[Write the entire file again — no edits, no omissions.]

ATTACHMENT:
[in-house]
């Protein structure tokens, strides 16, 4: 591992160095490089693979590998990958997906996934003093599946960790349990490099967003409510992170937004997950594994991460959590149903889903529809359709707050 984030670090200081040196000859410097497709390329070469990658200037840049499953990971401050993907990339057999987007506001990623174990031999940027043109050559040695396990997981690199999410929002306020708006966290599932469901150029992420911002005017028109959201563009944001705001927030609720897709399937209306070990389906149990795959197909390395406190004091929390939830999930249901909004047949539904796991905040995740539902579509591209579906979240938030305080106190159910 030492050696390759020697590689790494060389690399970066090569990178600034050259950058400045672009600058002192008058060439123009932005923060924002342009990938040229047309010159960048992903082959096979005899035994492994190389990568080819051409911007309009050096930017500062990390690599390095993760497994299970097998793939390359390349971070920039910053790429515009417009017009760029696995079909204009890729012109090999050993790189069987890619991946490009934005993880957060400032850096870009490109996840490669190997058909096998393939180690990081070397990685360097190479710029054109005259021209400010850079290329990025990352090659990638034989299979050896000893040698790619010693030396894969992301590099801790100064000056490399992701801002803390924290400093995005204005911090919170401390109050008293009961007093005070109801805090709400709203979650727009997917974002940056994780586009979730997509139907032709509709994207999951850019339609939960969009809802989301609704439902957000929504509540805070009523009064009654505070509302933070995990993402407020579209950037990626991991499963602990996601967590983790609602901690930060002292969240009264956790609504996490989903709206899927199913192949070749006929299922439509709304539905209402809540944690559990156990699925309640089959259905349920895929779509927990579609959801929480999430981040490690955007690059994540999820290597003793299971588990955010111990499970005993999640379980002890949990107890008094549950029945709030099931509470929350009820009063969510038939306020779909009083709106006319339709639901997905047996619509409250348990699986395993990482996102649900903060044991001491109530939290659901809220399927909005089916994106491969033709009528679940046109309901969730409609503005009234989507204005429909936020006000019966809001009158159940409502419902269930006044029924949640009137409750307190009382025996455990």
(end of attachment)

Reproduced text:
[in-house]
């Protein structure tokens, strides 16, 4: 591992160095490089693979590998990958997906996934003093599946960790349990490099967003409510992170937004997950594994991460959590149903889903529809359709707050 984030670090200081040196000859410097497709390329070469990658200037840049499953990971401050993907990339057999987007506001990623174990031999940027043109050559040695396990997981690199999410929002306020708006966290599932469901150029992420911002005017028109959201563009944001705001927030609720897709399937209306070990389906149990795959197909390395406190004091929390939830999930249901909004047949539904796991905040995740539902579509591209579906979240938030305080106190159910 030492050696390759020697590689790494060389690399970066090569990178600034050259950058400045672009600058002192008058060439123009932005923060924002342009990938040229047309010159960048992903082959096979005899035994492994190389990568080819051409911007309009050096930017500062990390690599390095993760497994299970097998793939390359390349971070920039910053790429515009417009017009760029696995079909204009890729012109090999050993790189069987890619991946490009934005993880957060400032850096870009490109996840490669190997058909096998393939180690990081070397990685360097190479710029054109005259021209400010850079290329990025990352090659990638034989299979050896000893040698790619010693030396894969992301590099801790100064000056490399992701801002803390924290400093995005204005911090919170401390109050008293009961007093005070109801805090709400709203979650727009997917974002940056994780586009979730997509139907032709509709994207999951850019339609939960969009809802989301609704439902957000929504509540805070009523009064009654505070509302933070995990993402407020579209950037990626991991499963602990996601967590983790609602901690930060002292969240009264956790609504996490989903709206899927199913192949070749006929299922439509709304539905209402809540944690559990156990699925309640089959259905349920895929779509927990579609959801929480999430981040490690955007690059994540999820290597003793299971588990955010111990499970005993999640379980002890949990107890008094549950029945709030099931509470929350009820009063969510038939306020779909009083709106006319339709639901997905047996619509409250348990699986395993990482996102649900903060044991001491109530939290659901809220399927909005089916994106491969033709009528679940046109309901969730409609503005009234989507204005429909936020006000019966809001009158159940409502419902269930006044029924949640009137409750307190009382025996455990």